Tag Archives: ultramarathon

Oh, The Pain, and a Grandmaster Prepares for a Race

IF I DON’T FINISH THE GRANDMASTER 50 THIS WEEKEND, it’s the fault of the Super 5K runners last Sunday.

Because they didn’t eat enough hot dogs.

Follow along here. Fewer hot dogs eaten meant there were a lot left over. And as the Super 5K is a Zero Waste event, they were packed up for composting rather than dumped in the trash. And as Zero Waste captain, I lifted the compost cart into the trailer. Whereupon I pulled a muscle in my back. And it still hurts to stand up. So therefore, … logically, …

I am following a “three I” rehabilitation program. Two of them (ice and ibuprofen) are the advice of my trainers at Body Specs. The third I came up with myself.

Apply liberally to mouth at first sign of discomfort.

Levity aside, it was my own stupid fault. There is a correct way to lift the compost cart, but I was in a hurry and used one of the many incorrect ways. Just goes to show how quickly and easily one can screw things up at precisely the worst time to do so.

Now for a bit about this weekend’s race.

I’d planned to work on strength training this month rather than run an ultra. But I got interested in the Ultra Trail du Mont Blanc (UTMB), an intriguing and insanely popular race which in addition to a lottery, requires two qualifying races. So I began looking for qualifying races that would fit my 2020 schedule.

The Grandmaster Ultra caught my interest because it’s a UTMB qualifier and is only open to runners 50 and older – hence the name, “Grandmaster.” (As much as I’d like you to believe it means something like Grandmaster in chess, the truth would come out sooner or later.)

50 miles of this. Looks like fun, right?

Despite my untimely injury, there is some good news. I’d gotten in a three-hour training run the day before, so other than the back thing, I feel ready to rock this race. I have a good physical base from year-round training, but the brain also needs to be prepped for the sheer monotony of running at a slow pace for hours on end. And slower is tougher. Don’t believe me? Try it sometime.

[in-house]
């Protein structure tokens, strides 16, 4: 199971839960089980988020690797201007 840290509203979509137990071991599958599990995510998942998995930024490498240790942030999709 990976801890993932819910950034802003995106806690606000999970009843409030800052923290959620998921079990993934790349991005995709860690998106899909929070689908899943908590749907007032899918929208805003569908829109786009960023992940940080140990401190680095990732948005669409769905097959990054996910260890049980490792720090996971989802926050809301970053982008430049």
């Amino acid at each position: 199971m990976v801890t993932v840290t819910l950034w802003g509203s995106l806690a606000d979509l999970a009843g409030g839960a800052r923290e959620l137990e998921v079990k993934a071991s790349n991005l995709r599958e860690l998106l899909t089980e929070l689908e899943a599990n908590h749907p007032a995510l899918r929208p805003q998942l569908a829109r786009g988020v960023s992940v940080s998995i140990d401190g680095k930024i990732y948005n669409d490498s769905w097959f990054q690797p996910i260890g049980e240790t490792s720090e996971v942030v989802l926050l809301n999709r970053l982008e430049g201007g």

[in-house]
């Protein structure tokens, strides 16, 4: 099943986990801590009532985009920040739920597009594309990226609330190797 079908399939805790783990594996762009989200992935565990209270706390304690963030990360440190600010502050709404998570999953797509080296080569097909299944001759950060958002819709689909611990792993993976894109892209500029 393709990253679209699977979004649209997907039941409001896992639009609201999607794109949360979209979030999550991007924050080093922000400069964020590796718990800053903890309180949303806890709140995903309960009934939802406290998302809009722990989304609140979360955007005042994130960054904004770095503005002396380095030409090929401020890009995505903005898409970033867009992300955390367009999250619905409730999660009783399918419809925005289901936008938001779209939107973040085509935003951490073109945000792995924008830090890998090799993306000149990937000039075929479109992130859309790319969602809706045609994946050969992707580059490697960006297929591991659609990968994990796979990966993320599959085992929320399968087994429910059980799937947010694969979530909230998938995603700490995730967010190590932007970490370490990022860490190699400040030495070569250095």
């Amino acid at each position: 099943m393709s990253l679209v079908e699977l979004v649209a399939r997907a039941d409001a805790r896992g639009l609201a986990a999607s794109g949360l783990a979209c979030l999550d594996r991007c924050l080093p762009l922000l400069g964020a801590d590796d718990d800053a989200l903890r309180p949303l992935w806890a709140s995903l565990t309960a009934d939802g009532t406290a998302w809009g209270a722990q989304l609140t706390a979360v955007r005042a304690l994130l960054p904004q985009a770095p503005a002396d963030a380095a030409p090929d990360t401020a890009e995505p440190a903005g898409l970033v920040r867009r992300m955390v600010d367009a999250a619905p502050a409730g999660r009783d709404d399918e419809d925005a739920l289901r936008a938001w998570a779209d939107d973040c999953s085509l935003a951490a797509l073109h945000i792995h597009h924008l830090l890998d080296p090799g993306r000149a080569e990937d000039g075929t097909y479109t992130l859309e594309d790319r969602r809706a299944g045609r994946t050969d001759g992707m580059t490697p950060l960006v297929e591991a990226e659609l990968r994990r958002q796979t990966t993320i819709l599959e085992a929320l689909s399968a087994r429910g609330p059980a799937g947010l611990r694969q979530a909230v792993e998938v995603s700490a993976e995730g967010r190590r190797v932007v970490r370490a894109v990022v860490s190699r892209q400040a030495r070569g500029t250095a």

The race itself will have the advantages of a new setting, the adrenaline rush from being there, the company of other ultrarunners, and a set goal of reaching the finish line. Long training runs have none of those, so pushing through three hours (and a bit over 20 miles) was enough. Plus I’ve run other 50-milers, and longer, so I have some idea of what to expect and how ready I am for it.

The other good news is we have 24 hours to finish, a very generous time. Most 50-milers I’ve run have cutoffs around 14 hours. And it looks like the weather will be good, too, with sunny skies and the Arizona desert temps ranging from 40 degrees to 65 or so. Since I just need to finish to get the UTMB qualifying points, the keys for me will be to run easy and stay hydrated.

As for being a bit hurt, I don’t expect to get much sympathy. When the subject comes up among runners, even those “of a certain age,” it’s about how they sucked it up and kept going. Like the time I asked someone what his toughest marathon was (“Colorado. At altitude. And I had pneumonia.”). Remember that guy who cut off his hand to escape from dying in the wilderness? He’d fit right in with trail runners. I’m not gonna say a word. Even if I need to hobble across that damn finish line, I’m just fine, thank you.

The Double Dog Dare

OH, WHAT HAVE I DONE NOW.

It’s a new year, and with that comes the feeling yet again that all things are possible. And in that blithe, careless frame of mind, I signed up for my first ultra of 2020.

Make that two ultras, actually.

On the same day.

I have no excuse for this. I did it of my own free will, being of sound mind(?). I wasn’t even hungover.

A bit of history: back in March 2018, I ran a 12-hour race called the Dogwood. It’s a 3.47-mile trail loop with rolling hills. It’s a pretty course, but running it over and over tests one mentally as much as physically. It reminded me of a short roller coaster loop I was subjected to as a kid at a local carnival, the difference being I could stop when I wanted instead of at the whim of a sadistic clown holding the power lever.

I managed 16 loops in those twelve hours, and in an unexpected surprise, came in third! (My prize was a bottle of beer, which I accepted once I recovered from my bonk.)